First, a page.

Today I read the class the math picture book The Lion's Share. This is a great math story but one of my favourite mathy authors, Matthew McElligott.

Today we read the first half of the story. The Lion King invites several animal friends to a dinner party and all but the lovely ant behave with poor manners. When the Lion serves a cake for dessert, the elephant takes half of the cake and then each animal follows by taking half of what is left. In the end, the ant is left with a very tiny piece and is unable to share the last piece of cake with the lion and it just falls apart into crumbs. The ant is horrified and offers to make another cake for the Lion and bring it the next day.

As I read the story the first time, most of the students saw what was happening. For the second read, I held up a piece of square pink paper (8.5 by 8.5) and folded it in half and drew a line to show the half of the cake that the elephant ate. I then folded the remaining half in half (now the whole is in quarters). After a few more folds, it was very evident how small the pieces were getting. The students could really "see" it now. I went back and to my paper cake and asked how much of the original cake each animal got and we began to label the first two pieces (1/2, 1/4) and asked the students what fraction came next. One girl's hand shot up right away and she said 1/8 very confidently. I asked her how she knew this so quickly and she said, "Well, I was thinking that it was like the fraction kit we made!". Oh my gosh, I did a little fraction happy dance!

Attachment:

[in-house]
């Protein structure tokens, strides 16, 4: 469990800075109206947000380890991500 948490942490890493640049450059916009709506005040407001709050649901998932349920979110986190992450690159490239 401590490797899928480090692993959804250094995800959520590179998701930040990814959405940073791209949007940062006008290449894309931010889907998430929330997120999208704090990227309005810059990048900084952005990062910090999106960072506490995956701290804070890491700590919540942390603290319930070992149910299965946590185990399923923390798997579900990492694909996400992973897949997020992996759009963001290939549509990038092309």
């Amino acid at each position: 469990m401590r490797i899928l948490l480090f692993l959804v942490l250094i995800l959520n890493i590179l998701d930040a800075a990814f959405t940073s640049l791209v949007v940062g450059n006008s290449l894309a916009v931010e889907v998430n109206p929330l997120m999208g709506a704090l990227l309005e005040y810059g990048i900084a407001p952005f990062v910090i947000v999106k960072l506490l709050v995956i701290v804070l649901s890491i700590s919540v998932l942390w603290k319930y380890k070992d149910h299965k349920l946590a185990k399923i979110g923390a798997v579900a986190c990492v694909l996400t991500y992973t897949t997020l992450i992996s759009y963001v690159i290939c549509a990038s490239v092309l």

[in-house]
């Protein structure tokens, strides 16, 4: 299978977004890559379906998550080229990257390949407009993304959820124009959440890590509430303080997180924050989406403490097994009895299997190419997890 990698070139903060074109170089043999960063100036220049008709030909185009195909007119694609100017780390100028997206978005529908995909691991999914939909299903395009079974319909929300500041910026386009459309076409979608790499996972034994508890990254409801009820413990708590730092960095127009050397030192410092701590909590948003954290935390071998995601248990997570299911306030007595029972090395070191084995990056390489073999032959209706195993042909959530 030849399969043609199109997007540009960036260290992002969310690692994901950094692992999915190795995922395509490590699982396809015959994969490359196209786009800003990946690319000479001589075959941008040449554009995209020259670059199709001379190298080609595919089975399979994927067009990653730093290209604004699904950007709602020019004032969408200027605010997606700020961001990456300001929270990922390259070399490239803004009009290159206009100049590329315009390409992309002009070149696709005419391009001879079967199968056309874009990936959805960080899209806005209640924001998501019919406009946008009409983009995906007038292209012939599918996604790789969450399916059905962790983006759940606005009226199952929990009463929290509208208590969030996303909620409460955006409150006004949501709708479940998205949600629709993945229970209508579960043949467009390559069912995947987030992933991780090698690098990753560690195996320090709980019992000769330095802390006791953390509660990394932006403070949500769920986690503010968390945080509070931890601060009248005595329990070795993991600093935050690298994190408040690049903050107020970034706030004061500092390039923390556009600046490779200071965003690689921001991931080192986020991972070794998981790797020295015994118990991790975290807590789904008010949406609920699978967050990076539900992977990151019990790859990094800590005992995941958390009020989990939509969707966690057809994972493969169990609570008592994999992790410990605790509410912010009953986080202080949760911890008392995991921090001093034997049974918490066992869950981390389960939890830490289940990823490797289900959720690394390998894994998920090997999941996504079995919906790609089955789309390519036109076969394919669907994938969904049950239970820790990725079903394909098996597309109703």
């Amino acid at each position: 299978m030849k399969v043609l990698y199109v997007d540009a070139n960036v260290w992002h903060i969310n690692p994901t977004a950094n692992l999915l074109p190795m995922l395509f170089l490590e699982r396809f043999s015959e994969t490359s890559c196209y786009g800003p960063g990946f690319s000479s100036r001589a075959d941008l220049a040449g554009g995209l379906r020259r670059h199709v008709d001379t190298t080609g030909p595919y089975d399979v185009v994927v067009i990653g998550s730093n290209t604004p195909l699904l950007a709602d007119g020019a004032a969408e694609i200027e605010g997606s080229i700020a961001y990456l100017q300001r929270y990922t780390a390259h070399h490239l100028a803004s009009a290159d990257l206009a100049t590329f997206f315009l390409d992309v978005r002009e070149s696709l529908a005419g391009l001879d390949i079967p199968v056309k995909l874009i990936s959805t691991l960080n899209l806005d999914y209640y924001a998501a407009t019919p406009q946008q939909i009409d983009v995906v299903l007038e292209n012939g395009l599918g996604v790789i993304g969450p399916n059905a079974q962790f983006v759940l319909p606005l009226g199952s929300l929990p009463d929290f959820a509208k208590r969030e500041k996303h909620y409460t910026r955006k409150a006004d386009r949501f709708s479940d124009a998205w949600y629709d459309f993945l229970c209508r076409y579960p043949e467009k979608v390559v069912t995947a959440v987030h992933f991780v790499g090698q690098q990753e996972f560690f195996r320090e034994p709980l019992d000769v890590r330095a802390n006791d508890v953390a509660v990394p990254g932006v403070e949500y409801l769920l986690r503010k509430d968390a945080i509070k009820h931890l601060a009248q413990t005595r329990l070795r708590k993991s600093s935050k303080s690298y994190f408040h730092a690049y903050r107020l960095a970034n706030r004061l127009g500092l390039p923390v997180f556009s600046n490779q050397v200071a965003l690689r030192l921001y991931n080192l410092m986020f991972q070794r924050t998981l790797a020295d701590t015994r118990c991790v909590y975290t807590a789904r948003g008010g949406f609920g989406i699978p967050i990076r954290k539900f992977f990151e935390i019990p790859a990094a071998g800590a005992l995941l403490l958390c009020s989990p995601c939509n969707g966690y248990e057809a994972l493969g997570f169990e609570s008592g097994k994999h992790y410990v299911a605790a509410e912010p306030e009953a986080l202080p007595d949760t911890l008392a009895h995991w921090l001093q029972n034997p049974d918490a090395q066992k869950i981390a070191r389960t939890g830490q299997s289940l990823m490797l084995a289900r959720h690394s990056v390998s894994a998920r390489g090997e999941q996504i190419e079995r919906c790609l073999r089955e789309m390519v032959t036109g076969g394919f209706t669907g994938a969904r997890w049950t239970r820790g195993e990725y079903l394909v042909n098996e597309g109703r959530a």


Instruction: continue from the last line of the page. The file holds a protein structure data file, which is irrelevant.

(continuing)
After this, I asked students what they noticed. They said that the pieces were getting smaller but the numbers were getting bigger. I clarified what they meant by saying, "Do you mean the denominators are getting larger?" to which they agreed!

The students were then each given their own paper cake and they were asked

to fold and label each piece of the cake with the fraction of the whole it represented. We talked about how a half of something can be a different size or amount depending on the size of the whole. I asked them whether they would like half of the whole cake or half of the piece that the hippo got and they all seemed to get this concept.

Many of the students added the names of the animals to show what size that animal's piece of cake was!

Some students wanted to "decorate" their cakes too and added icing borders and sprinkles!

We'll be reading the second half of this story later this week and I'm hoping for some mathematical connections ;)